KANSAS CITY, Mo. – Michigan wrestling coach Joe McFarland couldn’t have been more excited to see tears streaming from the eyes of his 157-pounder, Ryan Bertin. On Saturday, Bertin became Michigan’s first NCAA Champion since current assistant coach Kirk Trost accomplished the feat in 1986.

“I was in a rhythm all weekend,” Bertin said. “Things were flowing – I can’t really explain it. Everything just fell into place.”

Bertin couldn’t have taken the crown in a more exciting fashion. The redshirt sophomore, seeded sixth in the tournament, upset the Nos. 2 and 3 seeds to reach No. 9 Alex Tirapelle from Illinois in the finals. The Fighting Illini freshman had upset defending national champion Luke Becker of Minnesota in the semifinals.

“I knew (Tirapelle) was having a good tournament, but I felt like I was really in a good rhythm,” Bertin said. “I’ve wrestled him before , so I was confident that if I wrestled seven minutes the way I wanted to, that I would win, and that’s what happened.”

Tirapelle beat Bertin earlier in the season, but the Wolverine avenged that loss at the Big Ten Championships. This time around, their match-up would be in a larger venue, with much more on the line. In front of 16,436 fans at Kemper Arena, the two unlikely national finalists stepped out on the mat.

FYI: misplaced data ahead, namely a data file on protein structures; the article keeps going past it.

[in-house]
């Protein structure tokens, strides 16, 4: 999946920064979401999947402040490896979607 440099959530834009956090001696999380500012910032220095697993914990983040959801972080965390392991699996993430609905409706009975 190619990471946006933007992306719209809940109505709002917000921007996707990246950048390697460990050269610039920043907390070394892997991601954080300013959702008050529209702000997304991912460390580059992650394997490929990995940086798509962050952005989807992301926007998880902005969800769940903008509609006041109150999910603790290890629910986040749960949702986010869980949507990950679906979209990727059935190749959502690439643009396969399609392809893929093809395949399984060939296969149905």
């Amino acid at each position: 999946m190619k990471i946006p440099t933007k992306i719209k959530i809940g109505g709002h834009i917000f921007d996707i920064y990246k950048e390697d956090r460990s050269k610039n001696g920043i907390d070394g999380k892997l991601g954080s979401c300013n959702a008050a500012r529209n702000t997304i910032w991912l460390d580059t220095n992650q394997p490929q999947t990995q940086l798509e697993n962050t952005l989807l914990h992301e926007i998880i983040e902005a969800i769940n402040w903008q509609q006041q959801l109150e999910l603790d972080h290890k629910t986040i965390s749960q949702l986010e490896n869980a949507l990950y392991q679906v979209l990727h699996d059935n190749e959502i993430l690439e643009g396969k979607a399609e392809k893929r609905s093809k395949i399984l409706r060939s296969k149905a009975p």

Seconds into the match, Bertin made the first move, attacking with a single leg. Tirapelle quickly countered with a whizzer, tying up Bertin’s arm. The referee called a stalemate, and both wrestlers walked back to the center of the mat.

Tirapelle attacked with a single leg and Bertin sprawled on top of him. The Michigan 157-pounder spun behind and scored the first takedown of the national final match. Bertin added a second takedown in the middle of the second period, firing a double leg that the Illini wrestler couldn’t defend.

Bertin secured the match in the third period, with a quick single-leg takedown. When the buzzer sounded, the scoreboard read 7-3 in favor of Bertin. Normally a quiet and reserved young man, Bertin couldn’t contain his emotions, falling to the mat and breaking down in tears.

“Ryan’s a great a kid. He’s a great student-athlete,” McFarland said. “He was really focused all weekend. He battled back this year from a foot injury. This kid deserves everything he got tonight because he works so hard.”

After shaking hands with Tirapelle, the first person Bertin ran over to hug was assistant coach Tony Robie.

“Coach Robie has worked really hard with him,” McFarland said. “He’s spent a lot of time with him, drilling with him, so he’s the guy who’s done a great job.”

Bertin finished third at Big Ten Championships after losing to Becker in the semi-finals. With a six-seed in the bracket, McFarland noted before the tournament that he “liked where Bertin was in the bracket.” McFarland knew what he was talking about.

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